Coordinators of a caravan of several thousand Central American migrants moving through southern Mexico urged their members to rest on Sunday. The migrants vowed to go ahead anyway, but later changed their minds and reported that a child had been abducted.
The migrants said they would stay and hold a meeting in Tapanatepec on Sunday. Late Saturday night, groups of migrants ran through the streets of the city, saying a migrant child had been snatched. Something similar caused a panic at an earlier stop but was not confirmed.
After the authorities had stopped for several hours when the police stopped their departure from the city of Arriaga on Saturday morning, most of the migrants in Tapanatepec encountered a heat. Dozens went to the river Novillero below the main square to bathe, wash clothes and cool. Others lined up at a medical supply station to draw attention to their battered feet.
For the first time, an arm of the federal government seemed to be directly helping the migrants instead of trying to downsize the caravan. In this case, Grupo Beta, Mexico's Immigration Department, gave out-runners runaways and distributed water.
At the regular evening caravan meeting in the town square, her coordinators tried to force a little chivalry.
Many of the migrants They were reluctant to switch between cities instead of going all the way. When trucks stop, it's usually young men sprinting to reach them first. Women who carry children or push strollers are disadvantaged.
On Saturday night, a nun scolded the men and urged the women to make the rides more aggressive. She said the church would help arrange five trucks to transport only women with children on the next trek to Niltepec some 54 km away.
"For me it's bad because there has to be equality because we all fight this way," said Hector Alvarado. The 25-year-old from Atlantida, Honduras, said he had to leave school and leave his wife and two-year-old daughter to earn a living in the US
Rosa Bonilla travels with a 1
"I do not agree that it should only be women with children," she said. She argued that husbands should be allowed because they help protect women.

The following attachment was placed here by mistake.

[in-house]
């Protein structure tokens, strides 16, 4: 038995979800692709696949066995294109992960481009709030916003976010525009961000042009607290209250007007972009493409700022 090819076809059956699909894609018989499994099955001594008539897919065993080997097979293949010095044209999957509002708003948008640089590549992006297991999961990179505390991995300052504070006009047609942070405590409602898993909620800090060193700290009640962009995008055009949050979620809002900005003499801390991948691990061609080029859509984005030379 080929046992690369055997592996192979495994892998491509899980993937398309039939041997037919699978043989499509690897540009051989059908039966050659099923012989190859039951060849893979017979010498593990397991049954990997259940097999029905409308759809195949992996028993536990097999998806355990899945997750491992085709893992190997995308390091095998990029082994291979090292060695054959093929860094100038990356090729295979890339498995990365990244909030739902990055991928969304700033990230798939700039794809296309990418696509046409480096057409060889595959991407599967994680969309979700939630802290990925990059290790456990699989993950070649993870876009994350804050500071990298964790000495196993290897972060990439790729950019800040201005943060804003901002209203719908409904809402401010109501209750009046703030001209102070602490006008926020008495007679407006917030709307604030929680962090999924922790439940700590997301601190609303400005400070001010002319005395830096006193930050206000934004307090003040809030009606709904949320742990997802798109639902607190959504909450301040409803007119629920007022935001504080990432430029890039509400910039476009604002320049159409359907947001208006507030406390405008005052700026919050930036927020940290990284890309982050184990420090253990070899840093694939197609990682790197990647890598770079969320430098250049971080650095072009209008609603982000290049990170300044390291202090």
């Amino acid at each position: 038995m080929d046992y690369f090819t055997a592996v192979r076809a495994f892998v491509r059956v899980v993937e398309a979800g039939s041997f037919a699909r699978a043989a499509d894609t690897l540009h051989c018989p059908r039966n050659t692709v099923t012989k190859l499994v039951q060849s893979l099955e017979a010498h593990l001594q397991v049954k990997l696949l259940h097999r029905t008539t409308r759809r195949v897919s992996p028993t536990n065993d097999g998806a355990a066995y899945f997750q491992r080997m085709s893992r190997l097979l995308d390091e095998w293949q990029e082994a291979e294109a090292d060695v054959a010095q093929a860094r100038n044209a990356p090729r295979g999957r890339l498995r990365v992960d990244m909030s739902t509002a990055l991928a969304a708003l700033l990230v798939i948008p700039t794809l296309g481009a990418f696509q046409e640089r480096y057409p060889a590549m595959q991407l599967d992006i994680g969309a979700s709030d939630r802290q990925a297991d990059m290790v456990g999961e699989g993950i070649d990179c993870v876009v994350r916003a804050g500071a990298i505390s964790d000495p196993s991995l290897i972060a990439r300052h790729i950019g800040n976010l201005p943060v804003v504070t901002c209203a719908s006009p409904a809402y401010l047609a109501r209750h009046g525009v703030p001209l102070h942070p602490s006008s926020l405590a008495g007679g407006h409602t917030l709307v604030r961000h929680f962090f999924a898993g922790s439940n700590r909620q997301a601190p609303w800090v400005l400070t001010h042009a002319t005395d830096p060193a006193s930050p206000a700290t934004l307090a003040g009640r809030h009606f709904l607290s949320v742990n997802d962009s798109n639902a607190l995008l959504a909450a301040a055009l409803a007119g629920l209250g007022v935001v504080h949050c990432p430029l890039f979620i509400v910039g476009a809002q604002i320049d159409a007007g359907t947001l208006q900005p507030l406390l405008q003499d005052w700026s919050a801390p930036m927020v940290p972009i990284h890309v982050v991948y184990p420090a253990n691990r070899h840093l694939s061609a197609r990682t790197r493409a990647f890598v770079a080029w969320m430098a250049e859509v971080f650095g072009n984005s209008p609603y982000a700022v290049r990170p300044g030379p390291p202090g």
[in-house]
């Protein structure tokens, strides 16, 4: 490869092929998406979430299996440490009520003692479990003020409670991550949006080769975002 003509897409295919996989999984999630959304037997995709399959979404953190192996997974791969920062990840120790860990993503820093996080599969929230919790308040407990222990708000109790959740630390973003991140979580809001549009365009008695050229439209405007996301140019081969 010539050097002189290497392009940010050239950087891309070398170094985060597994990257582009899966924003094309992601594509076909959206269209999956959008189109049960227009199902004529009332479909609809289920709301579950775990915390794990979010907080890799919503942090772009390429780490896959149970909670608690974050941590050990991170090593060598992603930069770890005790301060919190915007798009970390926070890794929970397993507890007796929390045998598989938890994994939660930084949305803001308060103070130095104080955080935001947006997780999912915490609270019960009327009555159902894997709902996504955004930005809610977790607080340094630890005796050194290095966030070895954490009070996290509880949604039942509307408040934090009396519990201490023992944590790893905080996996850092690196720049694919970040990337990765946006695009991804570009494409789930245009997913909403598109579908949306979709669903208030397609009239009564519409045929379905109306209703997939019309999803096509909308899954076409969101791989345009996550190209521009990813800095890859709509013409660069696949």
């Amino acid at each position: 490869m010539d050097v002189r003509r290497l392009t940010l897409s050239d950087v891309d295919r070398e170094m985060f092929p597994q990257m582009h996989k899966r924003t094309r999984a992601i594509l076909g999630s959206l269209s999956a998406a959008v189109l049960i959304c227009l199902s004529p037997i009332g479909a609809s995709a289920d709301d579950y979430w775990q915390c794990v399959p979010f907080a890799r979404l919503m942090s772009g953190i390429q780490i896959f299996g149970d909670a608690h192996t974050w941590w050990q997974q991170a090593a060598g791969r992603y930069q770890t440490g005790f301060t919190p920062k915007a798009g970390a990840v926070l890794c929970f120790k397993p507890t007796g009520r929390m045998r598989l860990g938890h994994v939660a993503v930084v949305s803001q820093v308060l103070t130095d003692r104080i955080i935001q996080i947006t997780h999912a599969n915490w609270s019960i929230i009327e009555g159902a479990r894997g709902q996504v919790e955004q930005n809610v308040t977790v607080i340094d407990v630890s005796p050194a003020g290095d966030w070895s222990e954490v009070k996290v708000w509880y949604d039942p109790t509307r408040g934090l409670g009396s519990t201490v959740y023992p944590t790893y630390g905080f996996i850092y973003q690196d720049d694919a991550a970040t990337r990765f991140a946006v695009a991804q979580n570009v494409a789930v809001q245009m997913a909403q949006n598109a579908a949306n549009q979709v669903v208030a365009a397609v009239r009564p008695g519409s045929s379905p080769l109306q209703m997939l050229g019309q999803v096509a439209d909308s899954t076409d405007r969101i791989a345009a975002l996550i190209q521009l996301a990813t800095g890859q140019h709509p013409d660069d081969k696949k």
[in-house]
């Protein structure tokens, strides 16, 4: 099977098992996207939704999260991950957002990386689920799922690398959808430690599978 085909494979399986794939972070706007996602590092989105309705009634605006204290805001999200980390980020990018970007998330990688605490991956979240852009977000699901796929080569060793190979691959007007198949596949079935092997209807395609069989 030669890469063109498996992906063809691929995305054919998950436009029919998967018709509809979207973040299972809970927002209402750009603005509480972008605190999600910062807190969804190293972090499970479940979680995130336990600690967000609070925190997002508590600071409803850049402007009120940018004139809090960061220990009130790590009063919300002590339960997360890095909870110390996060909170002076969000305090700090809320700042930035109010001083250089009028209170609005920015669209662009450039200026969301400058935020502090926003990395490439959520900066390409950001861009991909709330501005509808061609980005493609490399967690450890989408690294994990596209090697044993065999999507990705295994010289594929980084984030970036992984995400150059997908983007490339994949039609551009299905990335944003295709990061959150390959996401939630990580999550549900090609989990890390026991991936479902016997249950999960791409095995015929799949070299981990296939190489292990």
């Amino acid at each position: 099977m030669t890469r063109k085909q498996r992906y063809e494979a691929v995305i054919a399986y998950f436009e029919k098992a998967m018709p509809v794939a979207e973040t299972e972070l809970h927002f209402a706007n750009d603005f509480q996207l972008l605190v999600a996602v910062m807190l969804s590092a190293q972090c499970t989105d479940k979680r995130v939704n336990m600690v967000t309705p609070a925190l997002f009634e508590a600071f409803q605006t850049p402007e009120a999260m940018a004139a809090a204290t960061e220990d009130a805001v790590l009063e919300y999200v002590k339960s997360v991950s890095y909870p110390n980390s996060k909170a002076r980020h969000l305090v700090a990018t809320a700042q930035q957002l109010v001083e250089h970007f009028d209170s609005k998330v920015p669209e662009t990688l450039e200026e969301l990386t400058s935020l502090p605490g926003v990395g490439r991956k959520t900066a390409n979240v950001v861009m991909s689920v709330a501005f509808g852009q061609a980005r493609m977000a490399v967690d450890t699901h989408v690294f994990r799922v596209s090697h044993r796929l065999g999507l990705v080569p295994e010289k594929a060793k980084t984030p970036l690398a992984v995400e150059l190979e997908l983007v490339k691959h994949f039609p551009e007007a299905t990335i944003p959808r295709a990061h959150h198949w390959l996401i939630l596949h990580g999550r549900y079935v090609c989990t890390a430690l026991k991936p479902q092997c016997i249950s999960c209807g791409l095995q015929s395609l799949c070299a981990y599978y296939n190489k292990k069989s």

"If we go alone everything could happen," she said.
The Mexican Government Torn to Stop Migrants from Traveling to the US Border (19659002) On Saturday, more than a hundred federal police blocked a highway in southern Mexico just before dawn to encourage migrants in the south To apply for refugee status instead of the long, arduous journey north. US President Donald Trump has called on Mexico to prevent the caravan from reaching the border.
Police continued to drive the caravan after representatives of the Mexican Human Rights Commission had convinced that there was no room for a rural section without shadows, toilets or water to provide migrants with an asylum offer. Many members of the caravan have been on the road for more than two weeks since a group first formed in San Pedro Sula, Honduras.
Shortly after the caravan resumed its advance on Saturday, government officials helped.
Martin Rojas, an agent of the Mexican Immigration Service Grupo Beta, said he and his associates planned to use pickup trucks to help latecomers catch up with the caravan.
"There are people who pass out, are wounded there," said Rojas. who spoke with The Associated Press after dropping off a group of women and children in Tapanatepec where the caravan wanted to spend the night. Rojas transported the group to their destination after discovering it on a freeway that trotted at temperatures of 40 degrees Celsius.
The caravan still has to travel 1,600 kilometers to reach the next US border crossing in McAllen. Texas. The trip could be twice as long as the approximately 4,000 migrants head for the Tijuana-San Diego border, as another caravan had done earlier this year. Only about 200 in this group made it to the limit.
Most of the migrants in the caravan seemed determined to reach the US, despite an escape offer in Mexico.
Mexican President Enrique Pena Nieto launched a "They Are At Home" program on Friday, promising protection, medical care, education and jobs for Americans who remain far from the Mexican state of Chiapas and Oaxaca.
Mexico's Interior Ministry said this temporary identity 111 migrants were reported under the program. The cards, called CURPs, empower migrants to stay and work in Mexico, and the ministry said pregnant women, children, and the elderly were among those who joined the program and were now housed in shelters.
—  Associated Press authors Julie Watson and Amy Guthrie have contributed to this report.